Health officials emphasize that locals should get vaccinated, even though flu is already circulating widely throughout the region.

When seek care?

How do you know when your family member should seek medical care?


Mayo ExpressCare's McDonah said watch for a change in mental status, an inability to stay hydrated or trouble breathing. Any of those should be a trigger to head for the emergency room, McDonah said.

Others who should seek medical care if they have flu symptoms include youngsters, especially those younger than 1 year old; people older than 65 and people with long-term health conditions such as heart disease, lung disease, asthma, liver or kidney disease.

It will help cut down on long wait times at area ERs and clinics if people who are generally healthy aside from flu symptoms to use the criteria above as a guide for when to seek medical care, McDonah said.

McDonah emphasized that it's essential for individuals who have influenza to stay home from school or work for seven days after the onset of symptoms, or until symptoms have fully resolved — whichever is longer. Otherwise, those individuals continue to spread the virus.

Students in the Rochester School District have been rocked by influenza for a couple of weeks. But schools regionally are being severely affected, some even with more than one type of illness circulating at the same time.

Chaela Schneider, of Plainview, said she took her son to the doctor, "and he tested positive both for strep and influenza A."

Her 7-year-old son, a first-grader, was one of about 20 students absent out of a total of 40 in the school's entire first grade.

"We all had the flu shot, too. So I was kind of surprised to see it," Schneider said. She works at Bright Horizons Day Care in Rochester, which sent three kids home Wednesday with symptoms of flu-like illness.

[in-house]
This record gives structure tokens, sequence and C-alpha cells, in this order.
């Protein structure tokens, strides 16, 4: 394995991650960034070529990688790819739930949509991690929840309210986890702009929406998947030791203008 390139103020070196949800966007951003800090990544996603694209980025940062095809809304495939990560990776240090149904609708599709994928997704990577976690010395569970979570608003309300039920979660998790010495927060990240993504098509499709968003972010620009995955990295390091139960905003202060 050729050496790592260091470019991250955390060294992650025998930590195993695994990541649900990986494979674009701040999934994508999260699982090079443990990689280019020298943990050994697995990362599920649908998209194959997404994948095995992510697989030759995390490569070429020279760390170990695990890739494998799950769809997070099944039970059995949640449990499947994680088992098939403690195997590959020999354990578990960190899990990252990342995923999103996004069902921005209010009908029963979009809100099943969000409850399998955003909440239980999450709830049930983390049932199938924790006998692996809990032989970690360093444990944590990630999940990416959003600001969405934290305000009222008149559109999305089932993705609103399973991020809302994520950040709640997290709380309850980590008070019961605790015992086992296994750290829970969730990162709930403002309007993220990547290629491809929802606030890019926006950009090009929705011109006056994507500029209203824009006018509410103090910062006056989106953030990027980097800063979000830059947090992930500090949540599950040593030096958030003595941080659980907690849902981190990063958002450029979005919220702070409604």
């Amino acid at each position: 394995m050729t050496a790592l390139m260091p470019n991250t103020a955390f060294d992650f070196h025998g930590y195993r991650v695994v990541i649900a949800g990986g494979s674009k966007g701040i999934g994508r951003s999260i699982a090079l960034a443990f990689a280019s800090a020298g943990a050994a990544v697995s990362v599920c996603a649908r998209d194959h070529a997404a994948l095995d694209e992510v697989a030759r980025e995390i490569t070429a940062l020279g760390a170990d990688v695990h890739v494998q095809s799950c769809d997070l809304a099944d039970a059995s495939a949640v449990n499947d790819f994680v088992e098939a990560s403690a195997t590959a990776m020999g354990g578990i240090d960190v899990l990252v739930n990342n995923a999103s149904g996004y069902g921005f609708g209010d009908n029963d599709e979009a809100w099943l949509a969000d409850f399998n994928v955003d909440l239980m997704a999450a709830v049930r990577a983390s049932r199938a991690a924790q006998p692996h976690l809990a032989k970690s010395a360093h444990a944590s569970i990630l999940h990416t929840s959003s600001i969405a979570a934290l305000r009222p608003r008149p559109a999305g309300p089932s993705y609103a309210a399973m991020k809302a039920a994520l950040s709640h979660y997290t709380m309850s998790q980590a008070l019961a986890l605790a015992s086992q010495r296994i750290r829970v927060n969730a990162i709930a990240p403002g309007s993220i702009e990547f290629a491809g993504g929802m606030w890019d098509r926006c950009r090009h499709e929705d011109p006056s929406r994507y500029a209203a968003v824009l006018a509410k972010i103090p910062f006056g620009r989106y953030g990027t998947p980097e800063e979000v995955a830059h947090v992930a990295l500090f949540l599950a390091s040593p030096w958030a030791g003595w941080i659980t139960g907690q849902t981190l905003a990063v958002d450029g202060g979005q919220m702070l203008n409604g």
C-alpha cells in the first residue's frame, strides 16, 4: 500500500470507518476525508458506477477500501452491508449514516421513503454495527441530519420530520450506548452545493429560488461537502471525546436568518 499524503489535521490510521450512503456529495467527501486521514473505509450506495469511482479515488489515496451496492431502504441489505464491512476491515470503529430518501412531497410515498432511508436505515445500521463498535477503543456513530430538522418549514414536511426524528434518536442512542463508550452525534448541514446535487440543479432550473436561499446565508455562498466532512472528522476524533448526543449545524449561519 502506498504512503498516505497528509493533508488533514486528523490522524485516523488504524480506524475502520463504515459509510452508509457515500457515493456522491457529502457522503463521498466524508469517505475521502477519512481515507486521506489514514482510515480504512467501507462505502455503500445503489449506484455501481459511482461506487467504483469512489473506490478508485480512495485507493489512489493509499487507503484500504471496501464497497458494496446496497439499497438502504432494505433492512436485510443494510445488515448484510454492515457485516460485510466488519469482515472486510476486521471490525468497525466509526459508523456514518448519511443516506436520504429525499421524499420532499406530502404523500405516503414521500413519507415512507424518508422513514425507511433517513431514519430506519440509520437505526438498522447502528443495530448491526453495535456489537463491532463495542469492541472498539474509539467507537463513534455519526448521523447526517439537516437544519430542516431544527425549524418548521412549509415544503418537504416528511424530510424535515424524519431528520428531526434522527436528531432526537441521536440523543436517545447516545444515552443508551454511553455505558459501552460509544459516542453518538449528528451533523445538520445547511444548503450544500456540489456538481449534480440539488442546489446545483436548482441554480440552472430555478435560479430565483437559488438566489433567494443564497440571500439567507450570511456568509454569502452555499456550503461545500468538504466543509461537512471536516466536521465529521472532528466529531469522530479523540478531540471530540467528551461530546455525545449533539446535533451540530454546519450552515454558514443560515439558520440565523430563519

Stay home if you're sick

Renee Gusa, school nurse at Plainview-Elgin-Millville Elementary School, said "one day we had 50 kids out just in K through 3." That made an absenteeism rate of more than 12 percent.

"Even the teachers have some stuff going on, too. It's really hitting everybody," Gusa said.

In the Dover-Eyota school district, elementary school nurse Tammy Kreidermacher said the superintendent sent a note to parents noting that students who have flu-like symptoms should not return to school until they have been fever-free, without the use of fever-reducing medication, for 24 hours.

Dover-Eyota has about 520 students. About 60 to 70 were gone Monday and Tuesday. That's about the same percentage of absences as P-E-M reported. Schools are required to report unusual absenteeism to health officials.

"We report to the state at 5 percent — and we've been well above that," Kreidermacher said.

Jenny Rand comforts her daughter Maddie, while her son Michael plays a video game resting on the couch behind her. All four of Rand's children, from high school to elementary, were home at the same time with the flu. Jenny and her husband Mike are alternating taking days off work to care for them.